Andy Goldsworthy makes art where he finds it — in decaying forests, in snow-covered fields, on streets where he might lie down just as a light rain is beginning. His “ghost” is his dry body shape, which you see on the wet street after he gets up.
It is natural art — made of wood, clay, leaves, flower-petals spewed into the air, and stone — “site-specific” and often mind-bogglingly ephemeral, and not just the wet street he might decorate with what looks like with his dry spot.
He’s world-famous for his stone carvings and assemblages, fallen trees that he covers with yellow leaves, in season, snowballs when winter comes. And he’s something of a muse to art documentarian Thomas Riedelsheimer. Riedelsheimer has filmed or directed a number of documentaries about artists, including “Breathing Earth,” about Japanese “wind” artist Susumu Shingu, and the film that first brought Goldsworthy to the attention of many of us, “Rivers and Tides: Andy Goldsworthy Working with Time.”
“Leaning into the Wind” is their latest collaboration, following the artist from rural Brazil, admiring the sturdy, hand-built houses, the care with which an old woman patches and polishes a homemade floor out of clay and “bull-s–t,” to the fields and hills of his home in Scotland to the stone walls overrun with forest in the hills of New Hampshire.
A favorite — “Wood Line,” a minimalist wavy path of connected logs in the Presidio, San Francisco.
Riedelsheimer listens as Goldworthy talks about “trying to understand the process is how something is made” (the hovel in Brazil) and embraces the decay in a broken-down tree line. “This sliver of trees, a burn (creek) running through it” makes him appreciate the lifetime of work decorating the fallen elms (Dutch Elm Disease) he sees, art made by nature itself.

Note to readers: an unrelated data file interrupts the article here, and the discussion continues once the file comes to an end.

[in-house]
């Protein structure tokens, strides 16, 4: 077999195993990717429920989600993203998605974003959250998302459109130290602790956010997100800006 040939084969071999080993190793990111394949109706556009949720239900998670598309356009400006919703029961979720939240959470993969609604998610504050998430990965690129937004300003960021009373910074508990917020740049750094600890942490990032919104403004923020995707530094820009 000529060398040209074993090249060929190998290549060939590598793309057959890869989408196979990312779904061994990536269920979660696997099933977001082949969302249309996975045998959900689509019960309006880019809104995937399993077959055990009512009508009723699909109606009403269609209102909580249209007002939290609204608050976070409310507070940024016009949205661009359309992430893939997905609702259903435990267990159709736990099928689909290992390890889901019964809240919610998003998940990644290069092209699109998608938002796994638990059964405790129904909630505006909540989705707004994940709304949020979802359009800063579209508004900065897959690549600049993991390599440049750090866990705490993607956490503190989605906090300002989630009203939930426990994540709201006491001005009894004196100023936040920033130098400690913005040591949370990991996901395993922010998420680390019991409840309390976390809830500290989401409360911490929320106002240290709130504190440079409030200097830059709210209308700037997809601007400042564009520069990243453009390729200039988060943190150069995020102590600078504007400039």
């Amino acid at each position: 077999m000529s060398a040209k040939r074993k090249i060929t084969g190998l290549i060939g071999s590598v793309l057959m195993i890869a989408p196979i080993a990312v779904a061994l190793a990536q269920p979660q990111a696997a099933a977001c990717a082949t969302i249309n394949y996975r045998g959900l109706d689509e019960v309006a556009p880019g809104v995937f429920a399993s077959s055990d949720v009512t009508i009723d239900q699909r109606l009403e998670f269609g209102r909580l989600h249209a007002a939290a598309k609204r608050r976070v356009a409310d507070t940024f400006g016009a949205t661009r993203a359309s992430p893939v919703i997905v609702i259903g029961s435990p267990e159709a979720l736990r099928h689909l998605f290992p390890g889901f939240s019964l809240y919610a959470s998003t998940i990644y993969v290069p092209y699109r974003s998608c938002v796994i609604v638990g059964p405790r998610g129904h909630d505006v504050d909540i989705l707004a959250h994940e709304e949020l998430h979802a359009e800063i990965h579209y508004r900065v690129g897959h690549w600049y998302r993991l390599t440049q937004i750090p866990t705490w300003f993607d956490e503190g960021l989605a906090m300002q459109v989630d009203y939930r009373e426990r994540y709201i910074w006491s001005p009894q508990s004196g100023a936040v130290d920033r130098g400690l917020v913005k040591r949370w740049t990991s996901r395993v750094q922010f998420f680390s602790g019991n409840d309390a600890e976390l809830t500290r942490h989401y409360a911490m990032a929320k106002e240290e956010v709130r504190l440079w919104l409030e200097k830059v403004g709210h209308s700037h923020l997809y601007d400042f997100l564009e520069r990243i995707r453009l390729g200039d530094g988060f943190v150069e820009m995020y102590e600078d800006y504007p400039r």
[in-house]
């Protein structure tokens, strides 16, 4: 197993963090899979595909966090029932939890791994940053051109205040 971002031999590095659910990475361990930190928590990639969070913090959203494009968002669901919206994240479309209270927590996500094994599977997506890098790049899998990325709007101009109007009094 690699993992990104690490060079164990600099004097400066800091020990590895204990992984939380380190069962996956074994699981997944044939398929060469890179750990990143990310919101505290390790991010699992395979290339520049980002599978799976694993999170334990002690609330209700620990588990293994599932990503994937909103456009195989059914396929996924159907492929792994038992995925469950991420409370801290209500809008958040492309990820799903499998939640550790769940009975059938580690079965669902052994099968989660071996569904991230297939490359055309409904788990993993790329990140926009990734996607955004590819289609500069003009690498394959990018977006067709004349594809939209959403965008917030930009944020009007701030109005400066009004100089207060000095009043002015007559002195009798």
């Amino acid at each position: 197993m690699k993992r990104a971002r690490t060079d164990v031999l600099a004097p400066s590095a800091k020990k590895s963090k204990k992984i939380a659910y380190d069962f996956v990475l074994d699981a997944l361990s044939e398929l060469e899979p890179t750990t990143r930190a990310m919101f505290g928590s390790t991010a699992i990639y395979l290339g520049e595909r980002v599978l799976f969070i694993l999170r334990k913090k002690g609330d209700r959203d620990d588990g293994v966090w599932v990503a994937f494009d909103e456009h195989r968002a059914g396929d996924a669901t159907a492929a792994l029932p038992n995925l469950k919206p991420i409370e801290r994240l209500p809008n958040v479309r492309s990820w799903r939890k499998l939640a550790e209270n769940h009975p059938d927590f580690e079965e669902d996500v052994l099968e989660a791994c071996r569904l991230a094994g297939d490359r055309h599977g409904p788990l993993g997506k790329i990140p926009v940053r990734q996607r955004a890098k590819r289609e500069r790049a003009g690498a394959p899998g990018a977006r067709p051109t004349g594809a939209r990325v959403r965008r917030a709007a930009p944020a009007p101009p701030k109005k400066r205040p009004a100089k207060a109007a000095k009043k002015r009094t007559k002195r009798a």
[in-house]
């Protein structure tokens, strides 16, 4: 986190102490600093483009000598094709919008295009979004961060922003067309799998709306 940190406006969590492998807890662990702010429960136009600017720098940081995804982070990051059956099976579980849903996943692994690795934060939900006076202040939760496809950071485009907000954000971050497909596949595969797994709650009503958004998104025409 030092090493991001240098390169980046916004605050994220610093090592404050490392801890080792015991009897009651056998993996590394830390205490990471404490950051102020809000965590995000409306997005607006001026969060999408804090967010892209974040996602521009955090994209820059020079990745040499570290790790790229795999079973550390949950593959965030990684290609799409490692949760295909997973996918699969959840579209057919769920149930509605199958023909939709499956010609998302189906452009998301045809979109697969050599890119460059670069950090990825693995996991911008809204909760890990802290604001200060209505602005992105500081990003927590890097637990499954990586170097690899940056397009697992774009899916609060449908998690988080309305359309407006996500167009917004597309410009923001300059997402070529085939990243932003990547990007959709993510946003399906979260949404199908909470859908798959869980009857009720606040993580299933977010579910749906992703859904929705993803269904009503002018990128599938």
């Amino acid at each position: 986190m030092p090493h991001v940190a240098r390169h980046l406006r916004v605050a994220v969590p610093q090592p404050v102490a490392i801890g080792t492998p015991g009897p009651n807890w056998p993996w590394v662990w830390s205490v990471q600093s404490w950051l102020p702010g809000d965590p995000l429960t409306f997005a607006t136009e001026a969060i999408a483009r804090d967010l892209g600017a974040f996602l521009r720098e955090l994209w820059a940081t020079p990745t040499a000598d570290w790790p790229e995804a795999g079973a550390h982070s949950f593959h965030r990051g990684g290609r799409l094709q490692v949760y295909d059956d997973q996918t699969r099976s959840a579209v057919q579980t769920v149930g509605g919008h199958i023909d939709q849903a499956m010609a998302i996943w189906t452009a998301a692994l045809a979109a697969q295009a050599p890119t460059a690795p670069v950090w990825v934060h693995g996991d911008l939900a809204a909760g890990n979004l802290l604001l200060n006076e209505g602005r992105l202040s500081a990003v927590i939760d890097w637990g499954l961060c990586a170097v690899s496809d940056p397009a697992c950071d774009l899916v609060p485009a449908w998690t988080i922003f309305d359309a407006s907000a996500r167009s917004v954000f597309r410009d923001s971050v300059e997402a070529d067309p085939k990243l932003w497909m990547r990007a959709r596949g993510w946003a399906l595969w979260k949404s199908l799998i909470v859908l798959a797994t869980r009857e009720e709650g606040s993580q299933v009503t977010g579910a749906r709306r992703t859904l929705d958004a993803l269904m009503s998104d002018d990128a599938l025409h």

It takes a team of craftsmen — tree surgeons, New Hampshire stone-cutters — to realize Goldsworthy’s visions. His daughter Holly also pitches in, and Goldsworthy himself seems handy with all manner of stonesaws and chainsaws. “The farm” was what inspired him, long before art school, he admits.
One fascinating sequence lets us watch a dead tree dropped and scored, by chainsaw (by the artist himself) for an installation that will move that tree into a cottage which he will then coat in clay, the tree as well, which changes appearance as the clay dries and cracks.
There’s a limit to how much interest something as static as the creative process can create on film. Films like start to feel repetitive after an hour, even if we’re seeing static works of art in the process of creation. But Riedelsheimer manages a deft portrait of a creative mind in a simple scene that unfolds under the opening credits.
Split screens capture Goldsworthy as he notices a beam of light boring a spot on the floor of that Brazilian hut. He tosses dust in the air, outlining the beam all the way through the room, changing it from moment to moment.
The objects he assembles or carves out of stone will outlive him, but it’ll only be a hint of the mind that saw beauty in the destruction, decay and rebirth that nature itself was creating all around him.
MPAA Rating: unrated
Cast: Andy Goldsworthy, Holly Goldsworthy
Credits: Directed by Thomas Riedelsheimer. A Magnolia release.
Running time: 1:35